Staying Warm!

snowygoose

A winter storm struck our area recently, bringing a bit of snow and ice but not nearly as much as expected. The worst part was that for several days temperatures stayed below freezing. What fell stuck around, keeping most people inside. Yet the neighborhood squirrels and birds were undeterred from going about their usual business.

Carolina wrens, Carolina chickadees, northern cardinals, blue jays, and several species of sparrows were frequent guests at our backyard feeders. There were a few dark-eyed juncos, brown-headed nuthatches, and brown thrashers, too. During an outing, my wife spotted the usual Canada geese at a nearby pond. They all managed just fine, thanks in part to their feathers.

Cuddy’s Duck

Feathers serve many functions, one of the most important in cold environments is helping keep birds warm. And of the types of feathers on birds, the innermost layer (down) is critical for insulation. Much shorter than contour and flight feathers, down has flexibly stubby structures that stick together to trap air and shut in body heat.1, 2 People ages ago, in their struggles to adapt to extreme cold, figured out waterfowl are equipped with down that’s well suited for human use. Today, manufacturers of winter jackets and bedding products rely on down feathers primarily from ducks and geese.

Of all avifauna cherished for their down, the common eider duck remains the gold standard.3 In the United Kingdom, the species is sometimes referred to as “Cuddy’s duck,” in reference to St. Cuthbert, perhaps the first person to decree protections for birds.4 Legend holds that the seventh-century cleric of Great Britain’s Inner Farne Island developed a special bond with the eiders, forbidding the other monks to harm the nesting birds. While killing or eating Cuddy’s ducks would have been off limits, eiderdown “harvesting” could have been acceptable.5 Harvesting often involves collecting feathers from the nests while the birds are there, but the intent is to disturb the ducks as little as possible. In Scandinavian island communities, such practices had been going on for centuries prior to Cuthbert.6 They still continue today, with Iceland being the largest producer.7, 8

The Downside

Unlike harvesting, other methods are far from innocuous. China is the world’s largest provider of down, mostly from ducks and geese, which are raised then slaughtered for food.9 Though feathers are considered a by-product of poultry production, disturbing accounts of live-plucking have been reported.10 The negative publicity has forced the fashion industry to reevaluate its suppliers and offer synthetic options.11, 12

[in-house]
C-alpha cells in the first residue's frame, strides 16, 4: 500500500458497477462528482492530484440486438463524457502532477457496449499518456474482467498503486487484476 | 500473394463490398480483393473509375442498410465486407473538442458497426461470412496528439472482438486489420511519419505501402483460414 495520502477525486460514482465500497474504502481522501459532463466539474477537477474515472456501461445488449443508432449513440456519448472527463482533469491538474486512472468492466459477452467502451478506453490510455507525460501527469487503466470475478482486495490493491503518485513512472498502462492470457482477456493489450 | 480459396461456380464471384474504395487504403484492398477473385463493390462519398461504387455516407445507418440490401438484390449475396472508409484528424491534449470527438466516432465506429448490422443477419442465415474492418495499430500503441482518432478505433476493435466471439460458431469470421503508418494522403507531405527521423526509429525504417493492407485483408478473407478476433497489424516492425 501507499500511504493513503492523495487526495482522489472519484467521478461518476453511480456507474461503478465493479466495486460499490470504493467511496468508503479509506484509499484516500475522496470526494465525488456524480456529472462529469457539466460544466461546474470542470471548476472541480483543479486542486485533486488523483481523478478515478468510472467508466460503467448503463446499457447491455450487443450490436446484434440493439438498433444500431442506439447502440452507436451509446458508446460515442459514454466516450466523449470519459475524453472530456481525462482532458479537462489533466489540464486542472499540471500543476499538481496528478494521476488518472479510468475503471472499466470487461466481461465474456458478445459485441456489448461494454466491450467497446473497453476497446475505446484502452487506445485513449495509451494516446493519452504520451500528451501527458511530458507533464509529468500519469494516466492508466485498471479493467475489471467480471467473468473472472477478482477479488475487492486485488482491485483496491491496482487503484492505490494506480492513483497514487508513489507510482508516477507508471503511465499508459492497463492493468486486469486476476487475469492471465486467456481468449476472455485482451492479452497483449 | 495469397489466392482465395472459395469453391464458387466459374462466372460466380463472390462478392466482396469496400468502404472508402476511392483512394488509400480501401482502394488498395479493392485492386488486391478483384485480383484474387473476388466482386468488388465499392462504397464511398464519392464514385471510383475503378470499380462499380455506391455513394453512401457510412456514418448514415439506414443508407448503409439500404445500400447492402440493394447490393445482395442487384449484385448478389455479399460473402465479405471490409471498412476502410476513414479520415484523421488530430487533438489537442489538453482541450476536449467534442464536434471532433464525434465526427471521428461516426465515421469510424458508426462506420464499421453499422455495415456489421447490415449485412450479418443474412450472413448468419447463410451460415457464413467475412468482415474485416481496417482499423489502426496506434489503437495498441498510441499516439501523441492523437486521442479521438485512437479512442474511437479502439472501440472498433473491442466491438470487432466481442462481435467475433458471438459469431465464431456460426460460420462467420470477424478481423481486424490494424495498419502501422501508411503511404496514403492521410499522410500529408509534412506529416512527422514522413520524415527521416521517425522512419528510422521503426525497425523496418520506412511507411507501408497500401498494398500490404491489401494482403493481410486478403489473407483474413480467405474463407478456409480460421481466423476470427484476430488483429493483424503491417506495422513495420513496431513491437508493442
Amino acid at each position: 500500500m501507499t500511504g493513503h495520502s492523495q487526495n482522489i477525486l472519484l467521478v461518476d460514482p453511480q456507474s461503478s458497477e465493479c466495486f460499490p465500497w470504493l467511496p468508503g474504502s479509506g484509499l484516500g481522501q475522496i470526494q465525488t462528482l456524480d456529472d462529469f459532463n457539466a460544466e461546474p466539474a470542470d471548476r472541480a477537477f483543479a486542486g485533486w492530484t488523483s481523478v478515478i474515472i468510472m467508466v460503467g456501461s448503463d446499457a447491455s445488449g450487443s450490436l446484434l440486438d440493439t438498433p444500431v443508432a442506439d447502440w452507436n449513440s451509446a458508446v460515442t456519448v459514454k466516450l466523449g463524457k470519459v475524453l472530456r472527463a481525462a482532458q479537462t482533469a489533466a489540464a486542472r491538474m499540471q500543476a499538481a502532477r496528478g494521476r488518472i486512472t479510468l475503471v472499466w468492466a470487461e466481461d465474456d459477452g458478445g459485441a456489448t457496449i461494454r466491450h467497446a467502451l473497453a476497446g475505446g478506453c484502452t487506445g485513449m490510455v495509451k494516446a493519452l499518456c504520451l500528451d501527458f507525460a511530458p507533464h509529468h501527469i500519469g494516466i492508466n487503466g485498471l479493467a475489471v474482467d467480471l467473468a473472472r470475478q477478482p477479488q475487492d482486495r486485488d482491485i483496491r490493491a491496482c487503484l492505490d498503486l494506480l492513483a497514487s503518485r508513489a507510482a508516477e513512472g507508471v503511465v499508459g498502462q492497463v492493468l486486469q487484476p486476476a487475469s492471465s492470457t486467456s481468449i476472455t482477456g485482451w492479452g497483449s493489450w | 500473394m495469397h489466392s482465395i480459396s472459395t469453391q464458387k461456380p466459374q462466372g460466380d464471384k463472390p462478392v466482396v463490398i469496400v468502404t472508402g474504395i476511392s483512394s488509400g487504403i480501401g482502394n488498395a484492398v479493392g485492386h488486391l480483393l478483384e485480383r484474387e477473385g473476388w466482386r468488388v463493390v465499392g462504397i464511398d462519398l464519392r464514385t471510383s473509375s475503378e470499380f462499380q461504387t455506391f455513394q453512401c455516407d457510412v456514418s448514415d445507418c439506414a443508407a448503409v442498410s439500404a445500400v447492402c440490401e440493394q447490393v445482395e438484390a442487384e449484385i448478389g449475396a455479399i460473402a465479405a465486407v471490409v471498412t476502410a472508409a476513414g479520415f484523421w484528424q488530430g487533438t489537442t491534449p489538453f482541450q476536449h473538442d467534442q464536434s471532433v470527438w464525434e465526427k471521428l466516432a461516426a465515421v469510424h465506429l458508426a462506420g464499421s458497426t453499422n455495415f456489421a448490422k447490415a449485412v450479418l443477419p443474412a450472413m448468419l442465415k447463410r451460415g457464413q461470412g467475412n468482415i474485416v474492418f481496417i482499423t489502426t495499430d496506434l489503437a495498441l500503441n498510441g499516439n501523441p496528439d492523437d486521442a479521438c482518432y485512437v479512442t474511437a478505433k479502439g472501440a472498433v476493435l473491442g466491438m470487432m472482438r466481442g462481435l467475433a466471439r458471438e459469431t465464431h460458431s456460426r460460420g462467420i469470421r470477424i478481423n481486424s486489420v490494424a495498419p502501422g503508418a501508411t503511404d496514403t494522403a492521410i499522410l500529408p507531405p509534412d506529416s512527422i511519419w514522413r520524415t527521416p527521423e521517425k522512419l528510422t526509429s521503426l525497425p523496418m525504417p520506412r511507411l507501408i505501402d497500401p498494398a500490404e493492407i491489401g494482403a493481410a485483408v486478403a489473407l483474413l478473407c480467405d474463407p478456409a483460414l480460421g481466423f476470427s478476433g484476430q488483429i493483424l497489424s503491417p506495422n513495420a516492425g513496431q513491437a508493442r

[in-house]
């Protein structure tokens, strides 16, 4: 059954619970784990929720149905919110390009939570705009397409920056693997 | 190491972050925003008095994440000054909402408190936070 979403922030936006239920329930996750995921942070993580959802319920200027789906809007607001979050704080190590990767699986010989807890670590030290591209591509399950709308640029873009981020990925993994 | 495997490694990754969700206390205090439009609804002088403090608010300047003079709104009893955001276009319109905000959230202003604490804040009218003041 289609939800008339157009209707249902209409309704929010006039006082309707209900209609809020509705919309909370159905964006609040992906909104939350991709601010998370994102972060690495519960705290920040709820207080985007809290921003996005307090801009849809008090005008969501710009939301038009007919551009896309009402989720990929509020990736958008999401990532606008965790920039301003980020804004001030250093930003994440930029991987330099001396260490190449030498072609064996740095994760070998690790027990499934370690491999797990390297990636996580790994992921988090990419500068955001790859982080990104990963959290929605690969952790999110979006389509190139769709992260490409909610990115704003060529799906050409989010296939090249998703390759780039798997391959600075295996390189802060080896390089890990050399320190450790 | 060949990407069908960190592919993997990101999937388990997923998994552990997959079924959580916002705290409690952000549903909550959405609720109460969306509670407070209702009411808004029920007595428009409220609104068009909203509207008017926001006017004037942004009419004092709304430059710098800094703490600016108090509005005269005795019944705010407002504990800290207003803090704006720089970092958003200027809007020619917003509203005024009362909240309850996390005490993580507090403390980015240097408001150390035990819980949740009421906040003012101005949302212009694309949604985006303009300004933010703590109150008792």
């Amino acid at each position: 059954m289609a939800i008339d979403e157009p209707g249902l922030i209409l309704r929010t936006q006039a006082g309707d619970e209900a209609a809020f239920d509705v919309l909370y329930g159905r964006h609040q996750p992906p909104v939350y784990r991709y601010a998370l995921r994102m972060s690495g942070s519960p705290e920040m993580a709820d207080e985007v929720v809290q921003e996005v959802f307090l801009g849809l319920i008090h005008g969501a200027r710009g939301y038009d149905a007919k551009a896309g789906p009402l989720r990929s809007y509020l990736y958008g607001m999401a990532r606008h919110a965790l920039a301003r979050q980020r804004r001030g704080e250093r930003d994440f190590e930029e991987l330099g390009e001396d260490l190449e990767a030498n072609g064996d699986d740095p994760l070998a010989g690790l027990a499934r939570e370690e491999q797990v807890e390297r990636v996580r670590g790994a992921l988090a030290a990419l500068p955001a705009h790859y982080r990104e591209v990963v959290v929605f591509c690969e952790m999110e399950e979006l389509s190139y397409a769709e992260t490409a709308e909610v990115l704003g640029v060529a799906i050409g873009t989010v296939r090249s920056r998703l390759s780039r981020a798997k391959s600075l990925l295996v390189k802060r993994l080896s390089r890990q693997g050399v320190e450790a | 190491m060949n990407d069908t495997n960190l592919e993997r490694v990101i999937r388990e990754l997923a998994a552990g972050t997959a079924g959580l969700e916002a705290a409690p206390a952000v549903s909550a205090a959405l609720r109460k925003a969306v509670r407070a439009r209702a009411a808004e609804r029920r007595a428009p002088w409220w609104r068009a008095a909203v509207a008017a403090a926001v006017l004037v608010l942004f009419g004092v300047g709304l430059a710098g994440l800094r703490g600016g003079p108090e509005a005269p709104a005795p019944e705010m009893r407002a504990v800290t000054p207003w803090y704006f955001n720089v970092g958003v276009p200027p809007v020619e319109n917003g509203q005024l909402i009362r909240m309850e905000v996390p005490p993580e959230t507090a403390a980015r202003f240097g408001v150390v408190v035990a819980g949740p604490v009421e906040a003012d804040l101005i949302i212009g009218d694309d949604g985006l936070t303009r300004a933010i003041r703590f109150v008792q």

So what can we do to help out? Before purchasing a down jacket or bedding, investigate the manufacturers. As part of your Internet search, check whether they comply with the voluntary Responsible Down Standard (RDS). Note that the nonprofit Textile Exchange offers an online list of certified compliers and extensive information about the down industry.

The other choice, of course, is to just look for down alternatives.

Sources:

  1. Thompson, M. “Everything You Need to Know About Feathers – Feather Anatomy: How Do Feathers Work?” Bird Academy, Cornell Lab of Ornithology: https://academy.allaboutbirds.org/feathers-article/2/.
  2. Brakhage, D, St. James, E. “Waterfowl Feathers.” Ducks Unlimited: http://www.ducks.org/conservation/waterfowl-research-science/understanding-waterfowl-waterfowl-feathers.
  3. “Down and Feather Quality.” Downmark, Canada: http://downmark.com/consumer_information/down_feather_quality.htm.
  4. “St Cuthbert Provided Blueprint for Nature Conservation,” 6/30/2012. BBC: http://www.bbc.com/news/uk-england-23048394.
  5. Jenkins, J. “St. Cuthbert’s Ducks,” 10/29/2015. Pilgrimage & England’s Cathedrals project: http://www.pilgrimageandcathedrals.ac.uk/blog/st-cuthbert%E2%80%99s-ducks-1446120484.
  6. “World Heritage and the Arctic,” United Nations Organization for Education, Science and Culture (UNESCO): http://whc.unesco.org/archive/websites/arctic2008/annex.html.
  7. Morris, J. “Iceland: Grail Trail,” 4/20/2002. The Telegraph: http://www.telegraph.co.uk/travel/destinations/europe/iceland/724009/Iceland-Grail-trail.html.
  8. “Ask IR,” 1/30/2014. Iceland Review On Line: http://icelandreview.com/stuff/ask-ir/2011/11/10/can-you-tell-me-about-eiderdown-production-iceland?language=en.
  9. Schmitz, H. The Sustainable and Humane Practices of the Down and Feather Industry. International Down and Feather Bureau: http://www.idfb.net/wp-content/uploads/2016/06/IDFB_White_Paper_6.07.16.pdf.
  10. Gibson, K. “A Foul Truth behind the Down in Pillows and Comforters,” 5/26/2016. MoneyWatch, CBS: http://www.cbsnews.com/news/a-foul-truth-behind-the-down-in-pillows-and-comforters/.
  11. Milman, O. “‘Ethical down’: Is the Lining of Your Winter Coat Nothing but Fluff?” 1/14/2016. The Guardian: https://www.theguardian.com/world/2016/jan/14/winter-coat-ethically-produced-down-goose-feathers.
  12. Dobson, J. “The Growing Fashion Trend for Winter Travelers, Cruelty-Free, Vegan and Sustainable,” 12/19/2016. Forbes: http://www.forbes.com/sites/jimdobson/2016/12/19/the-growing-fashion-trend-for-winter-travelers-cruelty-free-vegan-and-fabulous/#6e9420a467cb.